IU students, faculty, and staff have access to yet another online collaboration tool. It’s Google at IU! You might wonder why you should use Google at IU instead of Box.iu for collaboration and storage. Frankly, it’s a matter of personal preference. You’ll find that both services have their pros and cons, so I suggest experimenting to see what works for you.

Understanding your Google at IU account

If you have a personal Google account things can get a little bit confusing once you set up your Google at IU account. First, make sure that your personal Google account and your Google at IU account are separate. Any institutional data you have should be stored in the IU account and not your personal account. Read about institutional data in this IU Knowledge Base (KB) document, and get tips on managing the separate accounts from this KB doc.

To access Google at IU, log in to google.iu.edu and authenticate with your IU username and passphrase. You can also log directly into Google from your browser or mobile app with your username@iu.edu email address. From there, you’ll be directed to the CAS login page. Note that this address is different from your @iub, @iupui, @iuk, etc. email.

Now that you’re logged in, let’s talk about the apps you can use. Read the rest of “Google at IU” »

Mobile apps to use at IU

Illustration of hand using touch screen to access app icons.

The best way (as a rule) to interact with an online service on your smartphone or tablet is to use an app designed specifically for that service. University Information Technology Services (UITS) has some app recommendations to help you get the best experience when accessing IU systems. Here’s the rundown.

  • As of February 2, 2017, CAS logins for all IU faculty, staff, student employees, retirees, and affiliates require Two-Step Login (Duo). This means you’ll use the Duo Mobile app to access IU systems. Watch this video to see how the app works.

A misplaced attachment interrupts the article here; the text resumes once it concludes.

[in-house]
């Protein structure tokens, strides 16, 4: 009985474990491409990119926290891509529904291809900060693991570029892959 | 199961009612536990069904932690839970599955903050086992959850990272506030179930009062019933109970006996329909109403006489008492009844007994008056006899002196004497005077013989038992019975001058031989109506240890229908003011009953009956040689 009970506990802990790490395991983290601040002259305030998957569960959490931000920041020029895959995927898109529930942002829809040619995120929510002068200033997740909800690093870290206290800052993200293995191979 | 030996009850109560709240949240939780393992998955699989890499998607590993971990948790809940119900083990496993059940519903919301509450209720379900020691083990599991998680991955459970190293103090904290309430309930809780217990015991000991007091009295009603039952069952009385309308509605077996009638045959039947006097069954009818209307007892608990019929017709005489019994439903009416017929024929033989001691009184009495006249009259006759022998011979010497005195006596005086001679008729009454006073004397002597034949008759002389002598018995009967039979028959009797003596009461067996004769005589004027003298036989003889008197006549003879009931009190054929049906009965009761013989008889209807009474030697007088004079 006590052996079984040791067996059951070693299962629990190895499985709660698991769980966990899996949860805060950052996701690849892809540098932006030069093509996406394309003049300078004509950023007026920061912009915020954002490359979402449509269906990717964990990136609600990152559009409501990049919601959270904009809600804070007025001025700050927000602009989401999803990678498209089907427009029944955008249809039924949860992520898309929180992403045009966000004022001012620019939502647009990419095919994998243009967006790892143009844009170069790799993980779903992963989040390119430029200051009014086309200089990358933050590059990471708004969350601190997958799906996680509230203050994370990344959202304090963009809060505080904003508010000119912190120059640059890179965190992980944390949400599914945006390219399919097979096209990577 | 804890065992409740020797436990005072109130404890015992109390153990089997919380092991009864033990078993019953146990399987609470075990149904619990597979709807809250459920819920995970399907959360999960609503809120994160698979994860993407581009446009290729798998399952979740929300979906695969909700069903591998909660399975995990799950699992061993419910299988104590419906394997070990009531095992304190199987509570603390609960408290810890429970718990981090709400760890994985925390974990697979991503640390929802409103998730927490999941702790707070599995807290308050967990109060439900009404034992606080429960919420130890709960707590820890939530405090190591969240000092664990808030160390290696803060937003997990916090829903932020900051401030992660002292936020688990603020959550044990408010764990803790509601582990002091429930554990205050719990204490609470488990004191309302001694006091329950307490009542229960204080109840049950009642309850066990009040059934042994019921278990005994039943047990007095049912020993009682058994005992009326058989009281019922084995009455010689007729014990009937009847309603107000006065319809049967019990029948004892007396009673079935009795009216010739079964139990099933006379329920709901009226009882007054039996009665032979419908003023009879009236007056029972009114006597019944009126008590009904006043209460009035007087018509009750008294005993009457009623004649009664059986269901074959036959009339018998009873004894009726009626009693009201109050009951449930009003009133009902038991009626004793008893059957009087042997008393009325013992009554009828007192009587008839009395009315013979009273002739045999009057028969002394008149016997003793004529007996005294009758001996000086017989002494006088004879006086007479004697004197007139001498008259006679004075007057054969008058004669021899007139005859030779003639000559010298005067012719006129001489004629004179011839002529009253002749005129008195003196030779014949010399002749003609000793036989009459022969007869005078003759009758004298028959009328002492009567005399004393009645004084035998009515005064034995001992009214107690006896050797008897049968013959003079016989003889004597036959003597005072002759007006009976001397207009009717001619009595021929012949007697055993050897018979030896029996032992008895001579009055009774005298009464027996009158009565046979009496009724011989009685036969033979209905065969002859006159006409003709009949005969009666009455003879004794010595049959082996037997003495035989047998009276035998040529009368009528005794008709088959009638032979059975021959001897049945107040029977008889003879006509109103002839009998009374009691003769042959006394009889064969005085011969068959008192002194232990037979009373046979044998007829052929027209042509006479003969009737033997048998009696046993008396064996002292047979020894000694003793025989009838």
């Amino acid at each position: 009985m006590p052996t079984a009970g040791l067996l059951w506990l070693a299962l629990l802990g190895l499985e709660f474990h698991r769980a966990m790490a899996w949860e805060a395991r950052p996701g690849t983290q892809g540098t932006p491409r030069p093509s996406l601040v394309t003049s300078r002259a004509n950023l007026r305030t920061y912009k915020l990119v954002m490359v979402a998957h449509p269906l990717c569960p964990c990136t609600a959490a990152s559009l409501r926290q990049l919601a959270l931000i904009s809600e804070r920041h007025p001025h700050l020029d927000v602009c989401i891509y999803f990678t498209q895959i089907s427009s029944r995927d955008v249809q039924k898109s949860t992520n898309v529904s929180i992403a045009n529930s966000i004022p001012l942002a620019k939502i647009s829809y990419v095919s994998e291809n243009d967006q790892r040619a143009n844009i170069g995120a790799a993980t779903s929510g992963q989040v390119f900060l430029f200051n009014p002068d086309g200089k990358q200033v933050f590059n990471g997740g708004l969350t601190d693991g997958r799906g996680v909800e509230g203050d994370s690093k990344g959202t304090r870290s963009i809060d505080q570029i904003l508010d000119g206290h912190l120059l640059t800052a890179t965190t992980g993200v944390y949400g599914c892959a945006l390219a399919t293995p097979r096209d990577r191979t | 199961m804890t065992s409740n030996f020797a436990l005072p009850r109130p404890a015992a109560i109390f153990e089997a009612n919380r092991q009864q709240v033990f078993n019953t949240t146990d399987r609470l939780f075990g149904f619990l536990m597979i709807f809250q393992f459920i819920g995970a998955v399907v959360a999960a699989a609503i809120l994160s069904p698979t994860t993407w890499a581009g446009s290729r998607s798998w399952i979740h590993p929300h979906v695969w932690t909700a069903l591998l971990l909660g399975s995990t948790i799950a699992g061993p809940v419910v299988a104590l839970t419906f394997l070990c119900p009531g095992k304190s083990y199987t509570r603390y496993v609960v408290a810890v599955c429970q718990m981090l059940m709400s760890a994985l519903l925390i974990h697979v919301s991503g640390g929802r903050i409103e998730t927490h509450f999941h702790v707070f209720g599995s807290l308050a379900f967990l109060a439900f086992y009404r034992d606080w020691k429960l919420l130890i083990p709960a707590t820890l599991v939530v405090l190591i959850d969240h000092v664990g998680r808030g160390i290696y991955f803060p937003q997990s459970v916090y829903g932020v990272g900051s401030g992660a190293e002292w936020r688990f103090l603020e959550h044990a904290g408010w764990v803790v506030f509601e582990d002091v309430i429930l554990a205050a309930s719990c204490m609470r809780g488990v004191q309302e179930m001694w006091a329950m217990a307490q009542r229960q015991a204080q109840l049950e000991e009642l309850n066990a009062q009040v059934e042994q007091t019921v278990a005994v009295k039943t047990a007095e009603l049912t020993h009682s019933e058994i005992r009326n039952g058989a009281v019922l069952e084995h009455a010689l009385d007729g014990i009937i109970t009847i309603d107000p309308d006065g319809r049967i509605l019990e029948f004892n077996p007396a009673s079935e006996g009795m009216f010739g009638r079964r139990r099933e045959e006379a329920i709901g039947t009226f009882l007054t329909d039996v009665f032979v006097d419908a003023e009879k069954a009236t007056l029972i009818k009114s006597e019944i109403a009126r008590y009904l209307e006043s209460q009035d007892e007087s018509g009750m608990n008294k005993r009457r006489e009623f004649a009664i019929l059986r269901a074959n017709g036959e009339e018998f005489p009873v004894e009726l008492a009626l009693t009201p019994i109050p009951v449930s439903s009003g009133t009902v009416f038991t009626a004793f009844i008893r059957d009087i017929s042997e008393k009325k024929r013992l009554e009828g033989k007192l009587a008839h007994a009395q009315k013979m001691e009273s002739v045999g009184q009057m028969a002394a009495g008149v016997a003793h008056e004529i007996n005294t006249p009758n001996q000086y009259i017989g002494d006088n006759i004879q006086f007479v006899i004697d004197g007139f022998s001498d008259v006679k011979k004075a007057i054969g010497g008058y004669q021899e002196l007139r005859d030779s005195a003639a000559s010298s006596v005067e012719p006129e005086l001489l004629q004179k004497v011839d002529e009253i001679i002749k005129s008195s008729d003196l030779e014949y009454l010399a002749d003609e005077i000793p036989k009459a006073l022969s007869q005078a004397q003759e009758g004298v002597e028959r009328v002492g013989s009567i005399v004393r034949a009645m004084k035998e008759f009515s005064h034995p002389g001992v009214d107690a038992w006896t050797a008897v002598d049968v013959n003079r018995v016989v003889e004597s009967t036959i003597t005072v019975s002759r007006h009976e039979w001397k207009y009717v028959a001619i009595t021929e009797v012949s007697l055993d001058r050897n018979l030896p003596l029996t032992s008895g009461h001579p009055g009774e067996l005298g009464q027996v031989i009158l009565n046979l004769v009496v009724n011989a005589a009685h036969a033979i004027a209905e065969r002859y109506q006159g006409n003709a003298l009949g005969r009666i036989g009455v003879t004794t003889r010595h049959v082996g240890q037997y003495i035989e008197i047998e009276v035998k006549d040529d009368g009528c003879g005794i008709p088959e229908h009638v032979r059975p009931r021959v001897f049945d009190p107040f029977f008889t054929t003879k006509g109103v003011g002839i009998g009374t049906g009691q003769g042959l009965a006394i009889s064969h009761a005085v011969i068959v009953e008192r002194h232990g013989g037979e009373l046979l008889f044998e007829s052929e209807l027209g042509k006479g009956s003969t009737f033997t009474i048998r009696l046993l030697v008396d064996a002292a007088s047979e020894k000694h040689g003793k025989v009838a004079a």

• I’ll include  Adobe Connect Mobile in this post because IU still uses Connect for conferencing and collaboration. However, the service goes away on August 31, 2017.  Learn about the replacement for Adobe Connect in the next section.
  • Zoom is IU’s new collaboration tool, and IT Training has already adopted it to deliver webinars and online workshops. Zoom’s mobile app is available for iOS and Android. Use it to attend our webinars, but stick to the desktop app for interactive workshops. For best results, enter the event URL in your device’s web browser. You’ll be redirected to the Zoom app where you’ll join the webinar. Learn all about using Zoom in this IT Training webinar.
  • IU’s Unicom service is another option for communicating and collaborating. Read this KB doc to learn how to use Skype for Business/Lync on your mobile device.
  • Access your IU Box files and folders from a mobile device with the Box app. There’s an app for iOS, Android, Windows, and Blackberry. Log in using the Single Sign-on (SSO) option and your IU email address. You’ll be sent to the CAS authentication page.  There’s more about logging in to the app in this IU Knowledge Base (KB) document. You can also access the Box mobile site (box.iu.edu) with your device’s browser, but it offers limited functionality.
  • Canvas in a browser on your device is okay, but the interface can get a little unwieldy. The Canvas mobile app shows a simpler, more manageable view. Some Canvas features are not available in the app. Check this list to see what’s supported in the different operating systems.